News & Insight Podcasts

02 August 2021 | Paul Dixey

A Stock Market Review with Simon King, CIO

In Episode 10, Paul and Simon look back over the last few months, to understand why stock markets have performed so well recently.




• 04.38 - Simon points to the unfathomable amount of fiscal and monetary stimulus in the system and the effect this has on asset prices. He then answers my nasty $64mn question: What happens when the liquidity tap is turned off?

• 07:41 - We then discuss the topic on every investor’s mind at the moment. Inflation and what is causing it

• 08:56 - Is it a temporary or permanent phenomenon?

• 11:15 - Why it takes so long to buy a new car at the moment?

• 12:19 - What about the politicians – do they actually mind inflation?

• 13:50 - And how inflation can be good for home owners

• 14:33 - How inflation can affect the stock market and companies  

• 15:00 - Can the likes of Unilever and LVMH raise prices quickly enough to offset rising costs?

• 16:30 - Despite us moving through Freedom Day, should we still be worried about the virus from an investment perspective? And getting pinged by the NHS app, half full restaurants, and are people back shopping?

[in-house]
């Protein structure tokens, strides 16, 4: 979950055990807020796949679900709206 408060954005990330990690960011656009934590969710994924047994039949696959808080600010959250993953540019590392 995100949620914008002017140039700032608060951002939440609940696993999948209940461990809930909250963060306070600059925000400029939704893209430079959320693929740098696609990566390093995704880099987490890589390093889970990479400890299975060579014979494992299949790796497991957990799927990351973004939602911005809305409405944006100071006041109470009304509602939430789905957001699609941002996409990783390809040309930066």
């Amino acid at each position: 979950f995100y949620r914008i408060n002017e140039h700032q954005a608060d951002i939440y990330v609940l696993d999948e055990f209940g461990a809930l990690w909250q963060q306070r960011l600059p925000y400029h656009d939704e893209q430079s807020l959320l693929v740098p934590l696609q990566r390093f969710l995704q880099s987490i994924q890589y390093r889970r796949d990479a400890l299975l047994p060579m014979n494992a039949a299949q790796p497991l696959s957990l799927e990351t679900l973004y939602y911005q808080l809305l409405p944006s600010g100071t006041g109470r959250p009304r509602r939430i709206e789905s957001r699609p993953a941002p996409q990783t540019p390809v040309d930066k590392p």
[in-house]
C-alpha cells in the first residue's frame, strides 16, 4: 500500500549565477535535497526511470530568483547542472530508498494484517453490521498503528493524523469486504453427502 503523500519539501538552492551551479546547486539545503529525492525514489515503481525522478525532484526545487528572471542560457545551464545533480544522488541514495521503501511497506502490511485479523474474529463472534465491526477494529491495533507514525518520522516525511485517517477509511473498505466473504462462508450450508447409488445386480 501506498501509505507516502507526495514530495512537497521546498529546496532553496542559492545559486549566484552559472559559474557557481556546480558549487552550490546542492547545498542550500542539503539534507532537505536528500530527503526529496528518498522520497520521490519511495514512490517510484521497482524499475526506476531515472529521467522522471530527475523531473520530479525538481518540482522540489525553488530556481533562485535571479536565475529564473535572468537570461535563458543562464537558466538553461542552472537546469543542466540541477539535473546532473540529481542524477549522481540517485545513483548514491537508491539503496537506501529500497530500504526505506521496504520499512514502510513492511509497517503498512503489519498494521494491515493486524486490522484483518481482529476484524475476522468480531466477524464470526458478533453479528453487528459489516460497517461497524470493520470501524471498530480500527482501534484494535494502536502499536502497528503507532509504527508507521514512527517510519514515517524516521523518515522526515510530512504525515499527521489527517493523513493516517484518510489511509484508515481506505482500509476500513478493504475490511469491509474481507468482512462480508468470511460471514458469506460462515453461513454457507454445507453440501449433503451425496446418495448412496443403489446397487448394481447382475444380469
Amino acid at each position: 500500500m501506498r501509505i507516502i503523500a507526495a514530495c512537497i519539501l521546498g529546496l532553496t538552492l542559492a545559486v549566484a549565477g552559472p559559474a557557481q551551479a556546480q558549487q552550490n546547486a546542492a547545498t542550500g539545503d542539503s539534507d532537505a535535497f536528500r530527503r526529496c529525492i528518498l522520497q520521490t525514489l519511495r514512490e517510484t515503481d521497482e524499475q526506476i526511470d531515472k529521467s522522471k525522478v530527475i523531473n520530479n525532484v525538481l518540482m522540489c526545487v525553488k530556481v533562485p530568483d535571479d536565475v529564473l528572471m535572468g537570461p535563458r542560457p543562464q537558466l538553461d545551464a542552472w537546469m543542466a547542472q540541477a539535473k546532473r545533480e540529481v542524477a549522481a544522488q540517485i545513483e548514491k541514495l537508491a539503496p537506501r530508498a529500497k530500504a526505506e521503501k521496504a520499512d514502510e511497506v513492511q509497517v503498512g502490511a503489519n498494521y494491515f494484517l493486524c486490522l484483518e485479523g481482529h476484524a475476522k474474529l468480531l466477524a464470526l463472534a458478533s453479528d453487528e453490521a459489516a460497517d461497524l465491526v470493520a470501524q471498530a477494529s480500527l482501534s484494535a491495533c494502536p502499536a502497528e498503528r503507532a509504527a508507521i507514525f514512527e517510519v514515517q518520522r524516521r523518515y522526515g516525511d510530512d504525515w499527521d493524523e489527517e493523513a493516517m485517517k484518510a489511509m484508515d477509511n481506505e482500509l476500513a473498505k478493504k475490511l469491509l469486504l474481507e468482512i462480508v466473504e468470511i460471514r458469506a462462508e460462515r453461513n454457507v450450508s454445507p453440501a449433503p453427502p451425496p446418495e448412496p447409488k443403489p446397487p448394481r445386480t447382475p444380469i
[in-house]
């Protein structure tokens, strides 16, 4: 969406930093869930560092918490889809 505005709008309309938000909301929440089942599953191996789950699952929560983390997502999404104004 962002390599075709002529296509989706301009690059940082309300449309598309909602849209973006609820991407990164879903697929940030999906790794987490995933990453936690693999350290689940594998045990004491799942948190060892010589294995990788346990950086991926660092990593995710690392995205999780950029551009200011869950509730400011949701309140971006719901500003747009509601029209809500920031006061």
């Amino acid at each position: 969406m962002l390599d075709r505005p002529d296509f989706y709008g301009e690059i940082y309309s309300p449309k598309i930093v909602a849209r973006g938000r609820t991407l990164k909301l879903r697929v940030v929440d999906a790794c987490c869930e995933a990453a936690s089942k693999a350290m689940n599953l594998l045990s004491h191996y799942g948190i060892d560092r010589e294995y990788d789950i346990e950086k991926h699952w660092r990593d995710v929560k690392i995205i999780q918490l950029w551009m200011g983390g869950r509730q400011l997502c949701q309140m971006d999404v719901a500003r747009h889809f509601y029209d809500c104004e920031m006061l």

• 18:00 - A question from our loyal listener on SPACs and should we be concerned by their presence in stock markets?

• 20:27 - Bitcoin and other cryptocurrencies, the investment risks, the effect cryptocurrency mining has on the environment and most importantly...

• 23:15 - Will they get regulated, what will happen once the stimulus fades away and what the banks are doing with block chain technology to remain competitive

• 25:28 - We then focus on the major developed markets starting with the largest economy in the world: the US and their relations with China

• 29:18 - The future for the FAANG stocks

• 30:47 - Why the UK stock market is still so cheap and views on the Japanese stock market 

• 37:45 - And we finish with the CIO’s most challenging question: with his crystal ball, where do markets go from here?

Back to News & Insights